THEY WON'T GIVE UP THEIR TAXPAYER-PAID PERKS:
CEO's Want Balanced Budget, Won't Give Up Corp. Welfareby Janice Shields
CEOs of 91 companies signed a letter to President Clinton, Senate Majority Leader Dole, House Speaker Gingrich and all members of Congress last December, calling on the President and Congress to balance the budget.
Consumer advocate Ralph Nader responded by sending letters to all of the signatories of the CEOs' letter, asking them to identify federal subsidies and tax breaks that benefit their corporations and to select the subsidies and tax expenditures that the CEOs would agree to begin to forego immediately in order to help balance the budget.
More than five months later, and after Nader's Corporate Welfare Project contacted a second time the signatories to the balanced budget letter, none of the 91 CEOs have identified even one federal subsidy or tax break that their companies should give up to help balance the budget.
"This is the ultimate form of corporate hypocrisy," said Nader. "Wealthy CEOs demand a balanced budget, hut refuse to take their snouts out of the federal corporate welfare trough."
Nader pointed out in his letter to the CEOs that if Congress abolished only five subsidies for corporations, $5.12 billion in federal spending would be saved in fiscal year 1996. These five subsidies come from the Export-Import Bank, the Overseas Private Investment Corporation, the Export Enhancement Program, the Market Promotion Program and the Foreign Military Financing Program.
If only five tax breaks for businesses were eliminated, $46.4 billion in additional federal revenue would be collected in 1996. These five tax breaks include accelerated depreciation, reduced rates on the first $10 million of corporate taxable income, the exception to the source rule for the sale of inventory property, tax credits for corporations with income in U.S. possessions and expensing rather than amortizing research and development costs.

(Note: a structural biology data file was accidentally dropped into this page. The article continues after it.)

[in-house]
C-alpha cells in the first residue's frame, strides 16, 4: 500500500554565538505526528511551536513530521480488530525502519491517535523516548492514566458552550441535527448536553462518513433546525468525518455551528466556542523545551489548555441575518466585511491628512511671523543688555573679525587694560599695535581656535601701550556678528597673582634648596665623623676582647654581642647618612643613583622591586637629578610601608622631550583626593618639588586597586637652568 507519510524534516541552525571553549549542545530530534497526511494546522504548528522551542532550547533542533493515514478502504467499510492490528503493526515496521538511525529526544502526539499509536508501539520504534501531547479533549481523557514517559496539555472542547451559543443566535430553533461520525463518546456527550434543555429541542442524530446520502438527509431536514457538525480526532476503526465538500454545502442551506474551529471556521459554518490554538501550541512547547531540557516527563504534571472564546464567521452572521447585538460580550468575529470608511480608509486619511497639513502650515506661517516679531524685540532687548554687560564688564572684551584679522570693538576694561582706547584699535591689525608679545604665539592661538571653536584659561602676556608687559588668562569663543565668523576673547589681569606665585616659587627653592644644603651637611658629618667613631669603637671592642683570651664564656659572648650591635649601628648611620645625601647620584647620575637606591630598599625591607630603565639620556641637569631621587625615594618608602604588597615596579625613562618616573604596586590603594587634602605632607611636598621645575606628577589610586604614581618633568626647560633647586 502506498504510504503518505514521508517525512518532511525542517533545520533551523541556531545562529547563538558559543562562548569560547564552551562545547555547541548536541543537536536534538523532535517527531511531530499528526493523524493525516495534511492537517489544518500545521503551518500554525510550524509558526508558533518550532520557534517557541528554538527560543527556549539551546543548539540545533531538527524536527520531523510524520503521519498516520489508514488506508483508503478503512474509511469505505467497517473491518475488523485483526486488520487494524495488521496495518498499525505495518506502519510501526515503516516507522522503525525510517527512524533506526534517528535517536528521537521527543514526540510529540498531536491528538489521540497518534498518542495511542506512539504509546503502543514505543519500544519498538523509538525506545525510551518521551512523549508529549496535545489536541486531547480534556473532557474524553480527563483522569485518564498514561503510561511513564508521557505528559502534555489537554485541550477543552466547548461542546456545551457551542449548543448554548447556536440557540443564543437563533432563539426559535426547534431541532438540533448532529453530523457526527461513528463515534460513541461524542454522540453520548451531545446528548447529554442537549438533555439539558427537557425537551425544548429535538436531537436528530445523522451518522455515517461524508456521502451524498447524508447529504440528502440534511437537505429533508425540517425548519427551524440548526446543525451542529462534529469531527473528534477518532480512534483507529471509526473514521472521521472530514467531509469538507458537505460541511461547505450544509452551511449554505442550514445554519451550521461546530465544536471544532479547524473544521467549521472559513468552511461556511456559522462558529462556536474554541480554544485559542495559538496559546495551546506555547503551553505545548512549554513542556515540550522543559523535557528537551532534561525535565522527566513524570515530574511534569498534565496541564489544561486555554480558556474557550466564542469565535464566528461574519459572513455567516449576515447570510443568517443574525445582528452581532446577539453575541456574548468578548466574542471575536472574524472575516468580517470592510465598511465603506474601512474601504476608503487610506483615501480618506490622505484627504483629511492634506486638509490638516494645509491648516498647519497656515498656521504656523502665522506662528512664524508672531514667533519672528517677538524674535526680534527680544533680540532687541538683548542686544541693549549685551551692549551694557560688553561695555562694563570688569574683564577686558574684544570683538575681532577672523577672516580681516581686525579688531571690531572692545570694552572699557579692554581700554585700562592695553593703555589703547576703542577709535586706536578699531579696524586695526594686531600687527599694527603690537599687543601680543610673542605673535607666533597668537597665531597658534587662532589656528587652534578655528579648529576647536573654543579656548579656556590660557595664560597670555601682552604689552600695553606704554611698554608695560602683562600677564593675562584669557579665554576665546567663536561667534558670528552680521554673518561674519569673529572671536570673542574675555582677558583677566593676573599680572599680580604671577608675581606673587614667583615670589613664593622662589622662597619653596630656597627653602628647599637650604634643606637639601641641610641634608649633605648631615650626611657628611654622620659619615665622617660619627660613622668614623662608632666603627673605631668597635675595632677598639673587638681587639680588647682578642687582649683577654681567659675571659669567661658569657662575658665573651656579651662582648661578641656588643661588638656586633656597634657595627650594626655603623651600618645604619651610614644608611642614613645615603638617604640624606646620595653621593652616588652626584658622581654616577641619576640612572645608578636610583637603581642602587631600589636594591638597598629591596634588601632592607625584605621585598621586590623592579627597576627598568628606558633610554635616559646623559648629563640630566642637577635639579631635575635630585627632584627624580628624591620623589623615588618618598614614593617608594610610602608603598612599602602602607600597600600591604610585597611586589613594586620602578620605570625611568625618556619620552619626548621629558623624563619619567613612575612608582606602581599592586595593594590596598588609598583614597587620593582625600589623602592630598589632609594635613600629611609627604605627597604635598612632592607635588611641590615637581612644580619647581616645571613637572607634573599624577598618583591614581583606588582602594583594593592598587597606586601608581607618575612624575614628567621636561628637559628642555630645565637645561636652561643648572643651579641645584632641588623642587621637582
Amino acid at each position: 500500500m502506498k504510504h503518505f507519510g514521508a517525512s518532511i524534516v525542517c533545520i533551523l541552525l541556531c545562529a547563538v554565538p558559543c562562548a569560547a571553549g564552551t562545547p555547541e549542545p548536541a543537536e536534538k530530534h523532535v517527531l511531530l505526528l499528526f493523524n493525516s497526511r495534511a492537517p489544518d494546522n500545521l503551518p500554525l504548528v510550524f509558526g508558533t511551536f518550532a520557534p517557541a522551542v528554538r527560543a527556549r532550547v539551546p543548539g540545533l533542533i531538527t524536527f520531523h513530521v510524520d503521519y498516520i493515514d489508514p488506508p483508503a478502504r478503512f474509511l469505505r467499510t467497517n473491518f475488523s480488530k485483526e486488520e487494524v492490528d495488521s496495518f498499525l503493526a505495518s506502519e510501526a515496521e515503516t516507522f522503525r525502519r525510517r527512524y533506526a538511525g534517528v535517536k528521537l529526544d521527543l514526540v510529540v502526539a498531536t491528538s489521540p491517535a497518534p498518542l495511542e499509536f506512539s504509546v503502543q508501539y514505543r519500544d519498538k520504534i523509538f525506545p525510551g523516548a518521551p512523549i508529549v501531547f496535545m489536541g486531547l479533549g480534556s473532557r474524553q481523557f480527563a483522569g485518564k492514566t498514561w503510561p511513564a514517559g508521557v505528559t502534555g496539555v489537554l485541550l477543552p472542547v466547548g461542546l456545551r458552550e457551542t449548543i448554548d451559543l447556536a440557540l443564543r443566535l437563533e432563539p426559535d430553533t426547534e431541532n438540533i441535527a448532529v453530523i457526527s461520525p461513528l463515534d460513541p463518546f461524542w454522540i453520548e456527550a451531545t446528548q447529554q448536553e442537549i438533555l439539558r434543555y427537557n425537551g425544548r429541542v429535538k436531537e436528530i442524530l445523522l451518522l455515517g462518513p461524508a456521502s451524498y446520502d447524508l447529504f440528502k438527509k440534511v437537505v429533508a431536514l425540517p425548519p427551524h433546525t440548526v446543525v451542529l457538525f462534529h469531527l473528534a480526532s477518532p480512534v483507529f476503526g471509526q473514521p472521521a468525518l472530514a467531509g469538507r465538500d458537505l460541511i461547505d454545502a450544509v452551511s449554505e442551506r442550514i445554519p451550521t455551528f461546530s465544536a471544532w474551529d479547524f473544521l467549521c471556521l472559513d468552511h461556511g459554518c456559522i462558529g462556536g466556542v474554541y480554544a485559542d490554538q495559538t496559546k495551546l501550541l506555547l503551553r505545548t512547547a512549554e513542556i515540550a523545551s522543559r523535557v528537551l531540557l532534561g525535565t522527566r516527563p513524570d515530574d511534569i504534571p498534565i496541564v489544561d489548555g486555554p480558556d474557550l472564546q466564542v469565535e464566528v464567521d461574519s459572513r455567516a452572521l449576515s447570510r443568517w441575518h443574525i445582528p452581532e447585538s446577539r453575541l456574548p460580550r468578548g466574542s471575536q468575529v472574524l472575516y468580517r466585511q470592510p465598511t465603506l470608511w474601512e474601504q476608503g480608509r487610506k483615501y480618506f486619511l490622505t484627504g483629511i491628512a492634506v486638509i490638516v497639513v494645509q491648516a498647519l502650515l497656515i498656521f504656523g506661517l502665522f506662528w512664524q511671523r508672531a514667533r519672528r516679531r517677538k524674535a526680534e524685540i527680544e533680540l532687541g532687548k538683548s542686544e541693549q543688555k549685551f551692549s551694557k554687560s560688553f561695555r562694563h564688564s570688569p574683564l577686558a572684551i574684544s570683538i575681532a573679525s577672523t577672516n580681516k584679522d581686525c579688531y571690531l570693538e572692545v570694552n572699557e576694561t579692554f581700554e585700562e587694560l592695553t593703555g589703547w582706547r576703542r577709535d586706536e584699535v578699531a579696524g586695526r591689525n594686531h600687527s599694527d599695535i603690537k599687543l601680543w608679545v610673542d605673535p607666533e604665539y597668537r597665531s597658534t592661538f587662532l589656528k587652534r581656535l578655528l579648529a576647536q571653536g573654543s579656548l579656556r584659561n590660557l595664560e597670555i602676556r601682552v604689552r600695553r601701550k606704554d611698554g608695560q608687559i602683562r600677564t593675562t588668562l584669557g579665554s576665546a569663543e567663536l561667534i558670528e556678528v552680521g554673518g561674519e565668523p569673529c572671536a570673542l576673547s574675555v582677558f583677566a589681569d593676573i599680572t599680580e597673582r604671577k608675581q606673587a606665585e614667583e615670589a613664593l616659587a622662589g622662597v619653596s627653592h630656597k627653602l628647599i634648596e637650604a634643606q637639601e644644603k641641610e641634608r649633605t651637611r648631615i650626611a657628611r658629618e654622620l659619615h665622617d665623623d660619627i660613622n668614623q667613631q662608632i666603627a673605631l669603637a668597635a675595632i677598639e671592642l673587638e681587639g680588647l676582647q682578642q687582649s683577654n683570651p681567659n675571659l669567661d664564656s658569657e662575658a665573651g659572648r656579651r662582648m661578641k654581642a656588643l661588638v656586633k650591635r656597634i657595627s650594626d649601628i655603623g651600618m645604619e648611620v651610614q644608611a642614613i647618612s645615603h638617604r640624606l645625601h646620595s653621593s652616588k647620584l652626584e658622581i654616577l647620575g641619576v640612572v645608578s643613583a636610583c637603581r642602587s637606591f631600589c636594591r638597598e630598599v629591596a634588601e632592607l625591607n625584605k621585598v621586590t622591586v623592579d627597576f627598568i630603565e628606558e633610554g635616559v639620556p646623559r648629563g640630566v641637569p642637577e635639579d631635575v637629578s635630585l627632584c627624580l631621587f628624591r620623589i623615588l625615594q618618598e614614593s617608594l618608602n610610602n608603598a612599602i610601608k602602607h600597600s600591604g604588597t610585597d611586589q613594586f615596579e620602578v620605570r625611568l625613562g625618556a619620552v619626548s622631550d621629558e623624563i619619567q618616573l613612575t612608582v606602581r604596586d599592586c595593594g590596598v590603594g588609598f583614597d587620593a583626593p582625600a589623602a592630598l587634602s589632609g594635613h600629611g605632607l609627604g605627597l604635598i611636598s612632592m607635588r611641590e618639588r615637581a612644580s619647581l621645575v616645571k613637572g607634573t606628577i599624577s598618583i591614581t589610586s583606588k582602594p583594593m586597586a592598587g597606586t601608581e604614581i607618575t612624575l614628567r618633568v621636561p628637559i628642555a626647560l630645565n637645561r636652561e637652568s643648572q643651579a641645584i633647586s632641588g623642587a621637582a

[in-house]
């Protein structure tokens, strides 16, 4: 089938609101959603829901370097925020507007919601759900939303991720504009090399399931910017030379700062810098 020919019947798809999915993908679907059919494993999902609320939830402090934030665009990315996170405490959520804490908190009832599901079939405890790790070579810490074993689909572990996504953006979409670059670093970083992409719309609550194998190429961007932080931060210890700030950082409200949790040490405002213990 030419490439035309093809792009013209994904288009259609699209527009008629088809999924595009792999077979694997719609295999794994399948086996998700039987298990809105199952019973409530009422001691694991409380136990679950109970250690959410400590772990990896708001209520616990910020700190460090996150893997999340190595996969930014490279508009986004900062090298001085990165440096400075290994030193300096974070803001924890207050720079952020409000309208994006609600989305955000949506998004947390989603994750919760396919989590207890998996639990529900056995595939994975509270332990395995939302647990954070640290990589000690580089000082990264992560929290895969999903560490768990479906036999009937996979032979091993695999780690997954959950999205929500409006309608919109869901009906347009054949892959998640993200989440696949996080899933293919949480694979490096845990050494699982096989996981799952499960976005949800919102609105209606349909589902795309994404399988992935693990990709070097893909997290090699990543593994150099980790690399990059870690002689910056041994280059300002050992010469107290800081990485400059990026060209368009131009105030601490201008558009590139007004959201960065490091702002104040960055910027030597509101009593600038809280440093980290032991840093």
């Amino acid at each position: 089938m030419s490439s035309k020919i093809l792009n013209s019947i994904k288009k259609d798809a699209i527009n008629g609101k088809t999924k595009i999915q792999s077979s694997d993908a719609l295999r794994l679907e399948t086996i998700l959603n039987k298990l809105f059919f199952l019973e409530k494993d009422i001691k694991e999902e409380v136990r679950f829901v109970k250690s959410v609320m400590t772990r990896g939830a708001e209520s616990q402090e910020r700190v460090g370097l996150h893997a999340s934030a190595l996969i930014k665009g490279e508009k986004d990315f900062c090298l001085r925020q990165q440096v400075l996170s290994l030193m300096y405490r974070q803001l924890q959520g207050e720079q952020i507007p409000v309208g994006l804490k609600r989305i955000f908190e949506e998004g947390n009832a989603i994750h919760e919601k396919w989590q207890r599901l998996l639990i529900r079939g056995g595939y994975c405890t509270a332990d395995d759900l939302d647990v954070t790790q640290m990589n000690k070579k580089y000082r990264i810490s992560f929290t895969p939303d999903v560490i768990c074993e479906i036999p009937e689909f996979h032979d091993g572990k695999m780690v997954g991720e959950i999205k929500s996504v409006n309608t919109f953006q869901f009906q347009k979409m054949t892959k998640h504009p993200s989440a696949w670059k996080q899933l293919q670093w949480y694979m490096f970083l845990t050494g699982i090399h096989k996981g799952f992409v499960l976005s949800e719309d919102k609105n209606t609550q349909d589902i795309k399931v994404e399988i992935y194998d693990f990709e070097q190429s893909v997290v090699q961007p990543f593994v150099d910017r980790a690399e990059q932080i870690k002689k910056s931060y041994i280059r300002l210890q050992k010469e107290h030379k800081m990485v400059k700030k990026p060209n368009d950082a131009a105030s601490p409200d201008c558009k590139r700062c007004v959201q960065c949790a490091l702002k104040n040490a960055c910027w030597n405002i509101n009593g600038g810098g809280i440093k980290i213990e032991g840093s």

Taken together, these ten subsidies and tax breaks alone will total $51.52 billion in 1996; in its annual report, Aid for Dependent Corporations (AFDC), the Corporate Welfare Project identified 153 examples of 1995 federal corporate welfare totalling $167 billion.
The Corporate Welfare Project has identified several examples of subsidies and tax breaks enjoyed by specific companies whose CEOs were signatories to the balanced budget letter.
For example, Eastman Kodak was able to reduce its 1995 U.S. taxes by $37 million due to export sales and manufacturing tax credits. (Kodak s 1995 profits were $1.252 billion.)
Chevron had deferred payment of more than $4 billion in taxes as of the end of its 1995 fiscal year, by using accelerated depreciation; Chevron's 1995 profits were $1,930 million.
Union Carbide received $200 million in Overseas Private Investment Corporation insurance in 1995 for its investment in Kuwait; Union Carbide's 1995 profits were $925 million.
Allied Signal was awarded an Advanced Technologies Program grant for $1.2 million in 1995; Allied Signal's 1995 profits were $875 million.
Janice Shields is coordinator of Ralph Nader's Corporate Welfare Project. She can be reached at the Center for Study of Responsive Law, P.O. Box 19367, Washington, DC 20036; phone 202-387-8030; Internet: firstname.lastname@example.org.
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This story was published on Friday, November 8, 1996.